by Tammy Tillotson

Who would win in a fight between Hong Kong Phooey and Scooby Doo?

A Hard Question
In today’s dog eat dog world, my vote goes to Scooby Doo.

Argument 1
Don Messick is the leading man in Scooby Doo and not just a catty sidekick.

For cartoon enthusiasts unfamiliar with popular Hanna-Barbera credits, Don Messick is the voice of Scooby Doo. Messick is also the voice of Spot, Hong Kong Phooey’s partner. Hong Kong Phooey is primarily an egotistical, kung fu fighting, incompetent canine, while feline sidekick Spot is the brains and genius behind Phooey’s crime solving.

Don Messick has a patterned history of setting a high standard in the canine cartoon world, as he was also the voice of Astro in Hanna-Barbera’s The Jetsons. If Spot were a dog, the question would be slightly more difficult to answer. Or more likely, the question would never have been posed in the first place.

Judging by Messick’s track record in the Hanna-Barbera cartoons, there could be some other explanation to these canine cartoon coincidences. Perhaps, two out of three really ain’t bad. The Jetsons aired 24 episodes before successfully entering syndication and later adding three movies to its credits. Scooby Doo’s claim to fame is an even more substantial list, including original episodes, other series, successful syndication, guest appearances, and movies. Hong Kong Phooey aired only 16 original episodes.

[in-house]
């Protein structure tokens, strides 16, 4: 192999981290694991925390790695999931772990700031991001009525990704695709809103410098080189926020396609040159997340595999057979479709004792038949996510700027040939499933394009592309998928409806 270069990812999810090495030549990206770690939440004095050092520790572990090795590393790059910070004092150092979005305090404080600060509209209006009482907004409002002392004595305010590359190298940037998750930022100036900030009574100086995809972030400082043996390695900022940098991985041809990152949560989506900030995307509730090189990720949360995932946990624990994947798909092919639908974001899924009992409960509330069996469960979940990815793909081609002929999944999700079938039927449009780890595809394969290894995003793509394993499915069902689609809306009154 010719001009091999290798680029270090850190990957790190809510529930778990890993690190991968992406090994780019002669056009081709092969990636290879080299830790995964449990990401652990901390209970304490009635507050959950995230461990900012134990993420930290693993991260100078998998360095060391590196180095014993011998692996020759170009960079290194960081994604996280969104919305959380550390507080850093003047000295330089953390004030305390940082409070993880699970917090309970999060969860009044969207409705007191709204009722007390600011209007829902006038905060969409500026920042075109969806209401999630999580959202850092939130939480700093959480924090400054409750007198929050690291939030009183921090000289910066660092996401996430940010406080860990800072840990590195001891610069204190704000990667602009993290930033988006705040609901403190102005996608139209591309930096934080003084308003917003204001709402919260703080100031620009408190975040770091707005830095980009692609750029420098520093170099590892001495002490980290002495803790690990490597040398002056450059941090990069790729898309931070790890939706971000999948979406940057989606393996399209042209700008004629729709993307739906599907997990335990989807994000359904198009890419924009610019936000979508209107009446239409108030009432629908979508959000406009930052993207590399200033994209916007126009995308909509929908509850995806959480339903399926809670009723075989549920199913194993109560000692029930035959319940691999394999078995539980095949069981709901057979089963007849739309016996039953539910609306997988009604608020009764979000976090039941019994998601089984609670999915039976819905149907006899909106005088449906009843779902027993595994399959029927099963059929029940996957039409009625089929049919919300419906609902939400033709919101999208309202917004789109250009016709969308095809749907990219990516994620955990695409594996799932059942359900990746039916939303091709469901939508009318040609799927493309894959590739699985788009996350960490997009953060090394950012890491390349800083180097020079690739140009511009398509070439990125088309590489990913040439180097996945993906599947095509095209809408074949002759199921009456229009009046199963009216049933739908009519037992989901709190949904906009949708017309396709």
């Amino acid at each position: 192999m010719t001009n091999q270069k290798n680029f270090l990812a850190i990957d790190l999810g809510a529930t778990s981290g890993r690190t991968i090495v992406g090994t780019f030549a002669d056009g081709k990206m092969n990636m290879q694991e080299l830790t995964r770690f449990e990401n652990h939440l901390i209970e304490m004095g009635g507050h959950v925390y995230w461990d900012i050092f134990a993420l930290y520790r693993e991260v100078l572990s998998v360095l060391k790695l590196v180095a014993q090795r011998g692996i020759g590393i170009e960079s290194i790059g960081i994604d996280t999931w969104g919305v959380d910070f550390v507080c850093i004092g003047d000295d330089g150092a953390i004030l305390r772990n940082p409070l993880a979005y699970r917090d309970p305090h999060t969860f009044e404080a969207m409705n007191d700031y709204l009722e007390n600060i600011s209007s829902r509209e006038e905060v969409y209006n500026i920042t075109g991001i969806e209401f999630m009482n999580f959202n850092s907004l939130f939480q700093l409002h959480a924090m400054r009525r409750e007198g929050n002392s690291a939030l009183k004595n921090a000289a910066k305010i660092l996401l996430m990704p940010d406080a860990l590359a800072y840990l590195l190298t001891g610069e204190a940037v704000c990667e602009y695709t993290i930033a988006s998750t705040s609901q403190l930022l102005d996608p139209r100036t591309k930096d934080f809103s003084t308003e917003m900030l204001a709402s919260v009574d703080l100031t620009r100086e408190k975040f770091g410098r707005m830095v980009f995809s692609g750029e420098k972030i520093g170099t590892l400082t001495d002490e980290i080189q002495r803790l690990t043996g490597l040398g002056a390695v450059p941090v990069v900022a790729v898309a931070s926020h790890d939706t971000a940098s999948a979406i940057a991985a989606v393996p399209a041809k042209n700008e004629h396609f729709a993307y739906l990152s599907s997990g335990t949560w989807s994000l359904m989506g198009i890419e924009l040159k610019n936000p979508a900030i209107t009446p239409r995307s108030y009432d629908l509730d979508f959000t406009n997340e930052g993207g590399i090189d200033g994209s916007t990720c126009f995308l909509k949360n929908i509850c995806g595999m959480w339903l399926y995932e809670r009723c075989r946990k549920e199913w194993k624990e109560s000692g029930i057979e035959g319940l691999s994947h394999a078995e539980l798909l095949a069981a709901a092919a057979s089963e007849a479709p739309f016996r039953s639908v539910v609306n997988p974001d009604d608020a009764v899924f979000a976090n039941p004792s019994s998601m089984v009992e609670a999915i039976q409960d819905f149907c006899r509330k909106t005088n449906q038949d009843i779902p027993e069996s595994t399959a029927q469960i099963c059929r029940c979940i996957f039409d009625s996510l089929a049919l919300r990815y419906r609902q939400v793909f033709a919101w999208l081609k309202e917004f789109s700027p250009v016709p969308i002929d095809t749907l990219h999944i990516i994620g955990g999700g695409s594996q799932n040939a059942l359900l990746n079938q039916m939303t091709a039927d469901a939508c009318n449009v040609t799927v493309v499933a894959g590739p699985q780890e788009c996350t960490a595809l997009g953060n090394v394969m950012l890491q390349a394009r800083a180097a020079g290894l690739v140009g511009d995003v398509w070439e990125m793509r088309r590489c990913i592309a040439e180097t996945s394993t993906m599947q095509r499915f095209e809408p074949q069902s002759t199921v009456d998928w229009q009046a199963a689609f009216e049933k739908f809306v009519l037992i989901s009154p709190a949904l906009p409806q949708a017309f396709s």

Phooey on Hong Kong Phooey, as the canine lacks the striking innocent and lovable charismatic qualities that both Astro and Scooby Doo possess. In Messick’s paws, I would have chosen to be Spot in the spotlight too. The cat is typically bored to distraction, while utilizing quick-thinking rationale and clever resourcefulness. The sarcasm and cattiness is quite understandable when dealing with this Bruce Lee wannabe misfit.

Argument 2
I am rather fond of the whole do anything for a Scooby Snack…a Klondike bar…a half pint of Ben & Jerry’s, or any other positive cause and effect relationship that utilizes food as a catalyst.

Who says our culture consists largely of people with emotional and psychological attachments to food because food fulfills a perceived lack of self-esteem in a stressful situation? Correct me if I’m wrong, but is emotional fulfillment in moderation really such a bad thing?

Scooby Doo never denies his fears or his shortcomings, but he can be coaxed into overcoming them with the aid of food. Scooby Doo never encounters battle of the bulge anxiety around Thanksgiving or Christmas. He never frets about the freshman fifteen. He never appears anorexic or bulimic, and he is a model example of consuming food in moderation when necessary (i.e. 1 Scooby Snack, 2 Scooby Snacks, 3 Scooby Snacks, or only on rare occasions a whole box of Scooby Snacks). There are also some instances where Scooby Doo either loses the Scooby Snacks or Shaggy eats them first, which illustrates that even in the absence of this bribery technique the insurmountable can still be conquered.